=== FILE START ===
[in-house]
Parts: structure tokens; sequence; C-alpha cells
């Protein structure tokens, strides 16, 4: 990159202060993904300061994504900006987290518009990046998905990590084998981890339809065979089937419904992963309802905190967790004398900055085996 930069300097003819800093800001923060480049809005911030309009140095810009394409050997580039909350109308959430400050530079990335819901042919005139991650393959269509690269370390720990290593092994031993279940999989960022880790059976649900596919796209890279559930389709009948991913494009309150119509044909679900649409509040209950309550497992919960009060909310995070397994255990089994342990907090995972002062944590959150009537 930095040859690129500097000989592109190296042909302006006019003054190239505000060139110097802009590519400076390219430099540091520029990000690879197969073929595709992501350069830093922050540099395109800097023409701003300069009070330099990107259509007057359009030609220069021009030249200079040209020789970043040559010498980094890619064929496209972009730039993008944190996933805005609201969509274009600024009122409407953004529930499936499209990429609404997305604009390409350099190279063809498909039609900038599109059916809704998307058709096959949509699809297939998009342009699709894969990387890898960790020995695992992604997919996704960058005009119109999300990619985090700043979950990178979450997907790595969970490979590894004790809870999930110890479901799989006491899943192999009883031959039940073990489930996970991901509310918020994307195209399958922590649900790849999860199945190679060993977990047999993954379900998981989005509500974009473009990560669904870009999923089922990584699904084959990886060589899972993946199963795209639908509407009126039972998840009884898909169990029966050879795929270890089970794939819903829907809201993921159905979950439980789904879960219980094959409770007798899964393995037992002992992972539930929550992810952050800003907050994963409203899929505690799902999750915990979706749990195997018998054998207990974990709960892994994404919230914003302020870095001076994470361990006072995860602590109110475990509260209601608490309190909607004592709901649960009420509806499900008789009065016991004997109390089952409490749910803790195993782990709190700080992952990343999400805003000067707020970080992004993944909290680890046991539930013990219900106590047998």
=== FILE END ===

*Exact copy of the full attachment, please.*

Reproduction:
[in-house]
Parts: structure tokens; sequence; C-alpha cells
């Protein structure tokens, strides 16, 4: 990159202060993904300061994504900006987290518009990046998905990590084998981890339809065979089937419904992963309802905190967790004398900055085996 930069300097003819800093800001923060480049809005911030309009140095810009394409050997580039909350109308959430400050530079990335819901042919005139991650393959269509690269370390720990290593092994031993279940999989960022880790059976649900596919796209890279559930389709009948991913494009309150119509044909679900649409509040209950309550497992919960009060909310995070397994255990089994342990907090995972002062944590959150009537 930095040859690129500097000989592109190296042909302006006019003054190239505000060139110097802009590519400076390219430099540091520029990000690879197969073929595709992501350069830093922050540099395109800097023409701003300069009070330099990107259509007057359009030609220069021009030249200079040209020789970043040559010498980094890619064929496209972009730039993008944190996933805005609201969509274009600024009122409407953004529930499936499209990429609404997305604009390409350099190279063809498909039609900038599109059916809704998307058709096959949509699809297939998009342009699709894969990387890898960790020995695992992604997919996704960058005009119109999300990619985090700043979950990178979450997907790595969970490979590894004790809870999930110890479901799989006491899943192999009883031959039940073990489930996970991901509310918020994307195209399958922590649900790849999860199945190679060993977990047999993954379900998981989005509500974009473009990560669904870009999923089922990584699904084959990886060589899972993946199963795209639908509407009126039972998840009884898909169990029966050879795929270890089970794939819903829907809201993921159905979950439980789904879960219980094959409770007798899964393995037992002992992972539930929550992810952050800003907050994963409203899929505690799902999750915990979706749990195997018998054998207990974990709960892994994404919230914003302020870095001076994470361990006072995860602590109110475990509260209601608490309190909607004592709901649960009420509806499900008789009065016991004997109390089952409490749910803790195993782990709190700080992952990343999400805003000067707020970080992004993944909290680890046991539930013990219900106590047998």